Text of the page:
Sunday, December 08, 2013

Stan Tracey i.m. (and History or Sleep)

Round Midnight

Stan Tracey: tribute to Thelonious Monk

The varnished Bechstein
has been polished beyond perfection:
two rows of mirrored ivories
under a spotlight.

                                    He stabs
his first jagged chord, pricking it
with stray notes. But the ghost’s hands
are also at their keyboard, a left
knuckling his right, exactly.

The jumping hands below his bowed head
flesh an illusion, filling
the punched hollows as he watches.

Both pairs
have followed this dance too often
to break formation with the other.

But if one played a sharp where the other
played a flat
we might witness chaos – or invention.


This is posted in memory of Stan Tracey, sorely missed in the jazz world, and here too. This poem was written after seeing his Tribute to Monk tour in 1982 and it didn't make it into Returns my early pamphlet. I think I thought it too close to the style of another pianist, the poet Roy Fisher. It's no worse for that. The last verse found its way into my new autrebiography 'Words', part of 'When' (see my next post on the volume that is now called Words Out of Time) but has since been omitted in favour of restoring the poem, during 2014, to my proposed selected poems, indeed placing it at its head. So chaos and invention, Monk and Tracey, wiill be there at the beginning, representing the period when I saw him perform the most.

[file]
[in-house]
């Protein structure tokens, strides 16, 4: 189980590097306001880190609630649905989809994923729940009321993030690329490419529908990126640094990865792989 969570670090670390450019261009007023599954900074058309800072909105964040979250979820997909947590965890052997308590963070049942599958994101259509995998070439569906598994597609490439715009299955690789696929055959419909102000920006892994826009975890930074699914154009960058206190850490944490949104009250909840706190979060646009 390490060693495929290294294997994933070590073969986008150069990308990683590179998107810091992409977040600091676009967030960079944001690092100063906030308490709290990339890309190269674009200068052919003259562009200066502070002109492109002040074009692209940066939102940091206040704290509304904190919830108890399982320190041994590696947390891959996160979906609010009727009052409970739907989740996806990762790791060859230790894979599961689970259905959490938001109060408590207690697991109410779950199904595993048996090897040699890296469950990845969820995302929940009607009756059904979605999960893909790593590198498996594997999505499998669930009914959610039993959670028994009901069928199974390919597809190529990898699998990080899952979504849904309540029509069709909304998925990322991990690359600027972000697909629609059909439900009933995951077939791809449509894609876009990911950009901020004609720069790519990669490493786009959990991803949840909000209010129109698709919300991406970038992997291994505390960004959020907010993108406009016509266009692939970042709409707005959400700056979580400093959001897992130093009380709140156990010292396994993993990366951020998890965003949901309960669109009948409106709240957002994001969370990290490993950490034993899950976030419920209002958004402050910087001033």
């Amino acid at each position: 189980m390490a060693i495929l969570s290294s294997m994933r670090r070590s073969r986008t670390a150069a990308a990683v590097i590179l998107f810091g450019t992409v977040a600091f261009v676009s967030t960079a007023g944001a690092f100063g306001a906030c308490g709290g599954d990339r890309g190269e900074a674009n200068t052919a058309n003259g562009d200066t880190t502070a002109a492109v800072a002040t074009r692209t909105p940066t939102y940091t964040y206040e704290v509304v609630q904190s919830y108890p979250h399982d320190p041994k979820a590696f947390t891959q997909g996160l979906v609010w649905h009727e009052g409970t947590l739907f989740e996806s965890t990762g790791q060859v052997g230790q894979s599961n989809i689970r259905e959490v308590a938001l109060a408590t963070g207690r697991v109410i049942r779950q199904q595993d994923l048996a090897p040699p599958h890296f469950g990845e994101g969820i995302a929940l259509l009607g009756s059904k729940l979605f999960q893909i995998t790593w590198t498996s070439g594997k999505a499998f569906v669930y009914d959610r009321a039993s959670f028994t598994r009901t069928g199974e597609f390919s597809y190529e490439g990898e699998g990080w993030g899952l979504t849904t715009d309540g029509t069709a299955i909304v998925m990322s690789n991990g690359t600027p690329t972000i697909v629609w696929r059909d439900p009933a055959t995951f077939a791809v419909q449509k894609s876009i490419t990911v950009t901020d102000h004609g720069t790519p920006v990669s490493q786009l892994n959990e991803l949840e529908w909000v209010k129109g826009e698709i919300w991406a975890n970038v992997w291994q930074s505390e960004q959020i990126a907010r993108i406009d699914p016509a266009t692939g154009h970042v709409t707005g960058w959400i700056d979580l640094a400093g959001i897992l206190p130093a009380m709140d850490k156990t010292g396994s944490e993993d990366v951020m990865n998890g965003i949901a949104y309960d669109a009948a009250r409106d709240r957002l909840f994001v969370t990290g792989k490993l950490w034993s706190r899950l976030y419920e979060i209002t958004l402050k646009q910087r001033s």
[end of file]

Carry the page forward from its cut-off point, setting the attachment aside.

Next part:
Here is a recent video of Stan Tracey and you can see the visual effect the poem is playing with. And he is playing a Monk tune too.